Eleanor Hawkins’ gap year turned into a holiday from hell this week, when a risqué snap posted to social media – showing her and 10 friends posing naked at the peak of a sacred Malaysian mountain – scored her three days in jail, accused of ‘upsetting the gods’ and causing a ‘deadly quake’ which killed 18 people. 

The 23-year-old student from Derbyshire was blamed for causing the earthquake, which measured at 5.9 on the Richter scale, when a snap showing her full-frontal boobs was posted to the social network, quickly going viral. She appeared in a court in Malaysia’s Sabah State alongside Canadian sisters Danielle and Lindsey Petersen and an unnamed Dutchman, pleading guilty to committing ‘obscene’ acts in a public and ‘sacred’ place. 

Borneo’s most prolific native tribe, the Dusun, insisted that the behaviour of the westerners ‘upset their gods’ and caused the earthquake, killing 18 people and rendering hundreds more stranded on the mountain. In support of the tribe and its beliefs, native politicians also drew up a link between the nudity and the natural disaster.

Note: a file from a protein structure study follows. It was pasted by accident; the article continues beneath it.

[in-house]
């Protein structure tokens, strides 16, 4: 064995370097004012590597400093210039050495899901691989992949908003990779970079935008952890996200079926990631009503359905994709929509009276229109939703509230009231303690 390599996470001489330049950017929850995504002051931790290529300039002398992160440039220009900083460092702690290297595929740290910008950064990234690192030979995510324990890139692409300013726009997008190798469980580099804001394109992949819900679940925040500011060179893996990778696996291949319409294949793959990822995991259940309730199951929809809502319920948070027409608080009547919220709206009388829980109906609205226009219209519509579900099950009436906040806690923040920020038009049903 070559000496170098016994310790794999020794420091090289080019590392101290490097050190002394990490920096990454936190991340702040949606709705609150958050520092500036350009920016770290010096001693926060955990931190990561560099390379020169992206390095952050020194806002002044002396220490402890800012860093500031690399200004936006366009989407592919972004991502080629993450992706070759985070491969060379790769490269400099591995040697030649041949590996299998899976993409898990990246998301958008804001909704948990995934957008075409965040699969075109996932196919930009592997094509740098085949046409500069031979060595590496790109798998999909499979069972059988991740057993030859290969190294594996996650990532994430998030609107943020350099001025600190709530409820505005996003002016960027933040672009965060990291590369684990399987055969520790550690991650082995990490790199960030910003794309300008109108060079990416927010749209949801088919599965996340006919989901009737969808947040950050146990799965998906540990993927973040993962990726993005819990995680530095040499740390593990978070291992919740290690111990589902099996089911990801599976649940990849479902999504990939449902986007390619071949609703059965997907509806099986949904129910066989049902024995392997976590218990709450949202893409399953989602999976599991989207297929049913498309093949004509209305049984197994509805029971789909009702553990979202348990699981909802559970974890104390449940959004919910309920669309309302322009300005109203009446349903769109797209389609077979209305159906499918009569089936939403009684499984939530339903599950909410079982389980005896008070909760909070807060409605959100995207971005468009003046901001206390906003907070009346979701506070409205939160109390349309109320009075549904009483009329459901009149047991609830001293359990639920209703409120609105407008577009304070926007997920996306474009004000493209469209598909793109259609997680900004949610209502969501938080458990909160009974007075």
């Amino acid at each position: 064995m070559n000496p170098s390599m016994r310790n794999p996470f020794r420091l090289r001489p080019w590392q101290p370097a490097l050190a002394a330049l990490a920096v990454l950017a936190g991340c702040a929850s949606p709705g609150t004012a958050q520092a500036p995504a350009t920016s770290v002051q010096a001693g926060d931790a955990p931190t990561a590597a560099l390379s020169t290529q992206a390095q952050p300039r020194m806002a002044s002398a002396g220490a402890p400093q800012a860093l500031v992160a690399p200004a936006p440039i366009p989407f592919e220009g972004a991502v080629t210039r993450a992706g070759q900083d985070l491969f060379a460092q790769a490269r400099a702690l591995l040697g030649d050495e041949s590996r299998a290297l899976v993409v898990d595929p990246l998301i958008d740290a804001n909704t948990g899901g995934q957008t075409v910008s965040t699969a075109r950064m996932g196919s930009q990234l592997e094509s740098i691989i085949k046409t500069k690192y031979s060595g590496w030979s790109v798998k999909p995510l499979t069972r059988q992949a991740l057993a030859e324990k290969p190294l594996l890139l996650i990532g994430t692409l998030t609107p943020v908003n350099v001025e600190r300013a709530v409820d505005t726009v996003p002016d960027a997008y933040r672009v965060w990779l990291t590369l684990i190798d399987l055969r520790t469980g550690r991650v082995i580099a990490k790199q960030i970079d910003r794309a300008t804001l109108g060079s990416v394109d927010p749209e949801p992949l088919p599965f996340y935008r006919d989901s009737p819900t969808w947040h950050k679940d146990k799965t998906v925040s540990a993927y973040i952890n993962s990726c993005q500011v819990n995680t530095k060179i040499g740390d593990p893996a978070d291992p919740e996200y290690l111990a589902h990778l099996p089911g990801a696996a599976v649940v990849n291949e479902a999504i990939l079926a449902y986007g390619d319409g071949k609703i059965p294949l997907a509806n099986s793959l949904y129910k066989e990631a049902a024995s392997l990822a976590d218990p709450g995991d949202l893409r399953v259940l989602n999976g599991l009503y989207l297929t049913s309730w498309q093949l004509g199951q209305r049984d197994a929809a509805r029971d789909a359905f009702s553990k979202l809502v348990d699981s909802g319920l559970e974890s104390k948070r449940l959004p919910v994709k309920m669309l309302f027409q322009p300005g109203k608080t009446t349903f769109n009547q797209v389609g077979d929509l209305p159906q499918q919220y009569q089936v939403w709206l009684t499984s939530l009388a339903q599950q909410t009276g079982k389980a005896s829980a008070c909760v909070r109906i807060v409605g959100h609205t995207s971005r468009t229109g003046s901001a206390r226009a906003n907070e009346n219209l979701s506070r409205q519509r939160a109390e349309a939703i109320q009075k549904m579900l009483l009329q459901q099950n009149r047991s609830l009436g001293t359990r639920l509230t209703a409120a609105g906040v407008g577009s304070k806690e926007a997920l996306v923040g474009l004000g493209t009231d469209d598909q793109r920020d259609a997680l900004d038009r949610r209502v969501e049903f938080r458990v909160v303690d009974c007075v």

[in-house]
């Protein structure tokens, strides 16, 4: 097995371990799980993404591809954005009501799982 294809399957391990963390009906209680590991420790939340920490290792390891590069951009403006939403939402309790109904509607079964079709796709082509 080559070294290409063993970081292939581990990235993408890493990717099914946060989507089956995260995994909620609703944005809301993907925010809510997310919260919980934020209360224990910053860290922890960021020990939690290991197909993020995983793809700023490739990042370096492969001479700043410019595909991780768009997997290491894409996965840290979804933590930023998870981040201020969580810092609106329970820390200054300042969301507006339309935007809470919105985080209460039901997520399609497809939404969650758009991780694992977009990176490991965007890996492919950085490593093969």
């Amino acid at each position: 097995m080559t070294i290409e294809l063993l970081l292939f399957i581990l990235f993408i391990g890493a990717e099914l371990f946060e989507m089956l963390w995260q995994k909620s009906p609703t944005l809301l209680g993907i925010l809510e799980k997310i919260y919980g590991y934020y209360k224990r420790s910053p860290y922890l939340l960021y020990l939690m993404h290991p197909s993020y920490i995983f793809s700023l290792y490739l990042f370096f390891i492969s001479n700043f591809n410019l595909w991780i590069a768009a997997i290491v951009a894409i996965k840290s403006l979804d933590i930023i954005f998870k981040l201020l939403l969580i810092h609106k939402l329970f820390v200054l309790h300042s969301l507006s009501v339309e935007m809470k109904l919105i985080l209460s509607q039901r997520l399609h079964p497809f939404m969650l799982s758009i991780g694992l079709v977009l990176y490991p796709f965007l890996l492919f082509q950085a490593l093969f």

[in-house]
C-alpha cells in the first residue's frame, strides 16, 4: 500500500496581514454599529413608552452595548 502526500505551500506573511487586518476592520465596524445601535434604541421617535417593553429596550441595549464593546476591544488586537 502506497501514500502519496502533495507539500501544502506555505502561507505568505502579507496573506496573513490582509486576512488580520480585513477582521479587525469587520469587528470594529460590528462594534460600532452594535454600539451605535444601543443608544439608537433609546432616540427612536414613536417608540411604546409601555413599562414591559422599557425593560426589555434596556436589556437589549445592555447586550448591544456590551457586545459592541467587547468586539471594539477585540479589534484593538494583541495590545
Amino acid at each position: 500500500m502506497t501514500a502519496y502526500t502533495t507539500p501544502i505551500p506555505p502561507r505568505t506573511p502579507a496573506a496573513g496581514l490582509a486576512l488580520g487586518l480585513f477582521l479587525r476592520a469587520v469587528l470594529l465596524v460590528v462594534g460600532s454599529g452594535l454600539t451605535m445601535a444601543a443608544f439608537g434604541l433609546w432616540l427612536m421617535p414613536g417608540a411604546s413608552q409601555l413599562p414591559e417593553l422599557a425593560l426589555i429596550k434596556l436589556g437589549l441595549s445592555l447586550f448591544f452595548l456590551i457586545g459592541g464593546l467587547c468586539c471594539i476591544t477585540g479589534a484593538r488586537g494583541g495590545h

The four tourists – all of whom avoided a trial by entering their guilty plea – willingly offered to issue a heartfelt public apology to the angry natives for their disconcerting behaviour before being fined and ultimately deported. The public prosecutor called for a sentence to warn and deter others, and said the tourists’ behaviour had caused “annoyance to many Malaysians.”

It was Sabah Deputy Chief Minister Joseph Pairin Kitingan who blamed the tragedy on the foreigners for displaying gross “disrespect to the sacred mountain” by posing naked at its peak. He reported that the sacred Mount Kinabalu, regarded by locals as the final resting place for the dead, will undergo a ‘spiritual ritual’ to “appease the mountain spirit.” 

Her guilty plea got her out of what could have been a three-month jail sentence, but Eleanor will think twice before posting nude snaps to social media in the future! Eleanor isn’t the first to do something crazy in her gap year, and with the prolific selfie a worldwide trend, it is only a matter of time before a risqué picture falls into the wrong hands. As you read Eleanor’s story, even you may recall a picture you regretted sharing with the vast world of social media.  

Has a cheeky snap ever landed you in trouble? We’d love to hear from you. 

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